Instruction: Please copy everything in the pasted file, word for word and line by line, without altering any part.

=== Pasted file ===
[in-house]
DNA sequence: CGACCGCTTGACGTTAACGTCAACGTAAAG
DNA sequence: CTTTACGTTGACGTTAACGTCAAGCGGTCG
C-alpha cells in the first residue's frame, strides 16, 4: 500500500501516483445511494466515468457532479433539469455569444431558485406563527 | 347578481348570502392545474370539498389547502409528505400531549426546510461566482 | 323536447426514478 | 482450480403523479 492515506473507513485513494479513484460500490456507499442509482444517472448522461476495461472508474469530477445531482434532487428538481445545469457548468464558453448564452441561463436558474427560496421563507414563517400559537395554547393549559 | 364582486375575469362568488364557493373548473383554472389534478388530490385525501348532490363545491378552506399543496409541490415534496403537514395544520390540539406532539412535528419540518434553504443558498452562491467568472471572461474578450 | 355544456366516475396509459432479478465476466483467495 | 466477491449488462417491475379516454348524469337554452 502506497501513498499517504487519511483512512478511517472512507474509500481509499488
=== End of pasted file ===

[in-house]
DNA sequence: CGACCGCTTGACGTTAACGTCAACGTAAAG
DNA sequence: CTTTACGTTGACGTTAACGTCAAGCGGTCG
C-alpha cells in the first residue's frame, strides 16, 4: 500500500501516483445511494466515468457532479433539469455569444431558485406563527 | 347578481348570502392545474370539498389547502409528505400531549426546510461566482 | 323536447426514478 | 482450480403523479 492515506473507513485513494479513484460500490456507499442509482444517472448522461476495461472508474469530477445531482434532487428538481445545469457548468464558453448564452441561463436558474427560496421563507414563517400559537395554547393549559 | 364582486375575469362568488364557493373548473383554472389534478388530490385525501348532490363545491378552506399543496409541490415534496403537514395544520390540539406532539412535528419540518434553504443558498452562491467568472471572461474578450 | 355544456366516475396509459432479478465476466483467495 | 466477491449488462417491475379516454348524469337554452 502506497501513498499517504487519511483512512478511517472512507474509500481509499488